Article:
WASHINGTON — Though hopes are rising that the economy may soon recover, bankers continue to brace for further widespread deterioration in credit quality, according to a Federal Reserve Board study released Monday.
The central bank's periodic survey of 53 senior loan officers at domestic institutions found pervasive pessimism about loan portfolios. Bankers were particularly downbeat on the prospects for commercial real estate loans, nontraditional residential mortgages and credit cards. More than 90% of the respondents said they expect those loans to continue to produce losses.
In its monetary policy statement last week, the Fed said the pace of economic contraction "appears to be somewhat slower," but the gloomy outlook from bankers demonstrates just how much work remains to be done at the central bank to stimulate critical markets.
The Fed appears to be paying close attention to how banks are managing the amount of credit available to consumers. In a rare move, it repeated a special question from its January survey that asked whether banks had altered the size of credit lines. Nearly 55% of the bankers said they reduced limits on consumer credit cards, while 52.7% said they lowered lines of credit for financial firms. More than 40% of the respondents said they cut the size of home equity lines of credit.
There were several positive signs in the survey. While credit for most sectors remains tough to find, it is not as tight as it was several months ago. For instance, 64.1% of respondents said in January that they cracked down on credit standards for large and middle-market commercial and industrial firms. That number dropped to 39.7% in April.
In the hard-hit commercial real estate market, the percentage of loan officers who said they are tightening standards fell to 66 in April, from 79.3 in January.
The Fed said it was the first time since April 2007 that fewer than 70% of respondents said they were clamping down on commercial real estate lending. Still, none of the bankers said they were easing loan terms. Demand for commercial real estate loans was lower, according to 71.6% of the respondents.
With commercial and industrial lending, banks said they tightened credit mostly by raising the cost of credit lines, charging higher premiums on riskier loans and widening the spread of loan rates over the bank's cost of funds.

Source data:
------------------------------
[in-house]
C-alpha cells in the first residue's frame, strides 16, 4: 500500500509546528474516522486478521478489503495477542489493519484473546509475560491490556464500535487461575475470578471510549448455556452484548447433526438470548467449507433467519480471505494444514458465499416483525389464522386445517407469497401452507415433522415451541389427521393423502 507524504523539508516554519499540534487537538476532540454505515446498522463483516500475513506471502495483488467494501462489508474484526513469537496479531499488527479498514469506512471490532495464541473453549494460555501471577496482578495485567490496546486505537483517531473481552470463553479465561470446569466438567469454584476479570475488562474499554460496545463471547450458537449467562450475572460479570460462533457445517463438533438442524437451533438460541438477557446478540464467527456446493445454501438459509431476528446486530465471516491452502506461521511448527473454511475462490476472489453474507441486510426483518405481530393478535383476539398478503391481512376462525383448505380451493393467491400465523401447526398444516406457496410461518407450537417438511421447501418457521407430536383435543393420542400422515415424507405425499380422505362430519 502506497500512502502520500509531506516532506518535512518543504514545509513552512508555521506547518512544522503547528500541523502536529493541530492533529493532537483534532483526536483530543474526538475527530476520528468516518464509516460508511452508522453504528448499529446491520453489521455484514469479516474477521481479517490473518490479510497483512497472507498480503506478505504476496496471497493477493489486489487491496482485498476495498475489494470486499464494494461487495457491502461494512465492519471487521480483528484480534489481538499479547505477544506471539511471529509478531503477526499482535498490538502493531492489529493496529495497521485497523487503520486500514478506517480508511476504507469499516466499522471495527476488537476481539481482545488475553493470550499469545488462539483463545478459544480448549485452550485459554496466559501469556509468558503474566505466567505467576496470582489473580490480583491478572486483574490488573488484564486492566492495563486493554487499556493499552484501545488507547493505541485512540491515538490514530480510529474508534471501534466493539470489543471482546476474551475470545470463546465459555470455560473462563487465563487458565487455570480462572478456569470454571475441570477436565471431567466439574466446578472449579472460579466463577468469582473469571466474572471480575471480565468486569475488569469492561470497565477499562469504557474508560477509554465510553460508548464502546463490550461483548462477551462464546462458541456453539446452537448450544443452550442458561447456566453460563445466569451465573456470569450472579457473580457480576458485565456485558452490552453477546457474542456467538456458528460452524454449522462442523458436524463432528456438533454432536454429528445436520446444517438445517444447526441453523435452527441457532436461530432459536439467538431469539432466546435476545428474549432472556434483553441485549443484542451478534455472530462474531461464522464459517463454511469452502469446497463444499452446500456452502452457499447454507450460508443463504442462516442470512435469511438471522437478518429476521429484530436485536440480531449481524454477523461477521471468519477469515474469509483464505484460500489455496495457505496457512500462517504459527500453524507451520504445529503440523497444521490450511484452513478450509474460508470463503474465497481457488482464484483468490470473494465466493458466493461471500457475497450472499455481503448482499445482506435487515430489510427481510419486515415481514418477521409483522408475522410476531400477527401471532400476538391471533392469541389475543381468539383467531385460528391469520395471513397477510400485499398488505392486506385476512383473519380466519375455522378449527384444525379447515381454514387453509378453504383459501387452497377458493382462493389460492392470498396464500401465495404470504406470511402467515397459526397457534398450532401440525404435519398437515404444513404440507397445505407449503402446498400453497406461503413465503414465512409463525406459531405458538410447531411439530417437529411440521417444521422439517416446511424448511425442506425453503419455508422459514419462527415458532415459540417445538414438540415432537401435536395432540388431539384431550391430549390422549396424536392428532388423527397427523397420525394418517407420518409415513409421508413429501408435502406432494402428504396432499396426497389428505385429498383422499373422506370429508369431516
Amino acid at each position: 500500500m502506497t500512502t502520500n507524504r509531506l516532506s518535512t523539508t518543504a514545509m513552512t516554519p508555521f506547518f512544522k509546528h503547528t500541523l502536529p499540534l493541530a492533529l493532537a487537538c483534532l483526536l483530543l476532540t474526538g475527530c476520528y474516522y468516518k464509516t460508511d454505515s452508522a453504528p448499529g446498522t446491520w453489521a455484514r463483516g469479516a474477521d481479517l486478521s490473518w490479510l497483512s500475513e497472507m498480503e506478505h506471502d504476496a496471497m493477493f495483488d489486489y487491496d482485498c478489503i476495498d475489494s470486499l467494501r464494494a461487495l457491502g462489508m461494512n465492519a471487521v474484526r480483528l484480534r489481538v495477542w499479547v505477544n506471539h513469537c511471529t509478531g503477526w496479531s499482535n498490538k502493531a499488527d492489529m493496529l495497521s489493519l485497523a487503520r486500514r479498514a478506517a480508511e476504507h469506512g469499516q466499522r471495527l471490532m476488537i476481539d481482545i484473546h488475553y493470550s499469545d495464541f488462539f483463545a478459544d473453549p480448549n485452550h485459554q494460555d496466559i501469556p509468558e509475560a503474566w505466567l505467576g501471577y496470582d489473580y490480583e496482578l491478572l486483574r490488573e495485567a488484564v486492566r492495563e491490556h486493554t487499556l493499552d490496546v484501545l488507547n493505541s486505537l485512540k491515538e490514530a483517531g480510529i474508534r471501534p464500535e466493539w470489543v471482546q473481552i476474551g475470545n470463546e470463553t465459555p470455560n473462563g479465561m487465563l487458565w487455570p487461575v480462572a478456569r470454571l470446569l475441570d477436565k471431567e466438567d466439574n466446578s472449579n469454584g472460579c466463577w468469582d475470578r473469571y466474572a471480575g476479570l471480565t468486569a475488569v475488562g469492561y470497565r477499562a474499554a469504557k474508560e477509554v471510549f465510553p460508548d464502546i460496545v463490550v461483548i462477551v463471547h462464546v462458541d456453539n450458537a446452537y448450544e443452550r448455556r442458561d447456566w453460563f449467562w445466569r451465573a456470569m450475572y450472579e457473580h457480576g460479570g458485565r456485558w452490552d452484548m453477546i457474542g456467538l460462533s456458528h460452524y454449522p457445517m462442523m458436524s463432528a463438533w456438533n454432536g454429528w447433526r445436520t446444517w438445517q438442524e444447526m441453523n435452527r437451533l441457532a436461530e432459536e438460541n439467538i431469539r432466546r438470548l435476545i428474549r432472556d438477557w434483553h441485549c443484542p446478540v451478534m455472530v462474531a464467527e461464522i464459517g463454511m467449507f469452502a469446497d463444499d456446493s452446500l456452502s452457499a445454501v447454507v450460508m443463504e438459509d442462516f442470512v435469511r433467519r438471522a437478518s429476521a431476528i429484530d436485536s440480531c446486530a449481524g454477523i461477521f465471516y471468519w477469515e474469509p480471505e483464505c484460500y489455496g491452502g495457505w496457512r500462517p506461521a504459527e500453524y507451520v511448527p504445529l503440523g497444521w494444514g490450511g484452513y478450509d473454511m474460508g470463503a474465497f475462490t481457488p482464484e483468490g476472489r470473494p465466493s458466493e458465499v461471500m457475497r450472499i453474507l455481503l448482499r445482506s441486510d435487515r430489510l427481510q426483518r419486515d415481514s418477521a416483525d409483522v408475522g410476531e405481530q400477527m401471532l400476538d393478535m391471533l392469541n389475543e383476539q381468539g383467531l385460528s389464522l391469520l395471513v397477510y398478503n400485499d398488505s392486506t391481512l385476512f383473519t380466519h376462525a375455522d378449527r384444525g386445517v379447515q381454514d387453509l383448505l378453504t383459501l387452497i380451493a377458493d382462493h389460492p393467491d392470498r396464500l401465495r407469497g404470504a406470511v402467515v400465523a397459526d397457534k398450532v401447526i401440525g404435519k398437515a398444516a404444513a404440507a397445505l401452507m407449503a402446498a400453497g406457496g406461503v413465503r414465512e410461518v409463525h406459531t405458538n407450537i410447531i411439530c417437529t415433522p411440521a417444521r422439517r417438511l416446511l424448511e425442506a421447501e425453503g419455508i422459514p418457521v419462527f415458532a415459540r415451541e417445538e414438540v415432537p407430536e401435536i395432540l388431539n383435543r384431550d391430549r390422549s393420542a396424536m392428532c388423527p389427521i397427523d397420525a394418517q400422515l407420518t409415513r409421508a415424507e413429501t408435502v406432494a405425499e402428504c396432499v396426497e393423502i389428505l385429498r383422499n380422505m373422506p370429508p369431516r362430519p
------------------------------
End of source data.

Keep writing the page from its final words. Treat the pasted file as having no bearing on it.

As they have in previous surveys, a large portion of respondents (67.4%) said their bank's capital position had nothing to do with their decision to tighten standards on commercial and industrial loans. Most of the blame — 47.7% — was traced to a less favorable outlook for the overall economy.
Demand for commercial and industrial loans from large firms remains generally weak; 67.9% said interest was off and just 7.5% said it was "moderately" stronger. More than 46% of the bankers attributed the lower demand to weaker investments from customers, while 28.2% said financing needs for mergers and acquisitions had slackened.
Strong borrowers are still facing hurdles to finding a residential mortgage; 49% of the bankers said they tightened standards on "prime" mortgages. The few banks that continue to sell nontraditional mortgage products are also clamping down, according to 64% of the respondents.
Despite the tougher standards, a thirst for home loans remains evident. More than half the bankers (51%) said demand from prime mortgages had picked up. Just 14.3% said interest in a prime product had fallen.
Demand for nontraditional mortgages trended down, with 28% saying interest fell while 16% said it strengthened.
The home equity lines of credit that many homeowners tapped during the boom years continue to be subject to tougher requirements. Half of the bankers said they tightened standards on the loans; not a single officer reported easing the terms.
More than 58% of respondents said credit standards tightened for credit cards. Beyond lowering credit limits, banks are also raising minimum credit scores required to obtain a card.
For consumer loans other than credit cards, more than half of the bankers said they were tightening terms by widening the spread between the rate and the bank's cost of funds.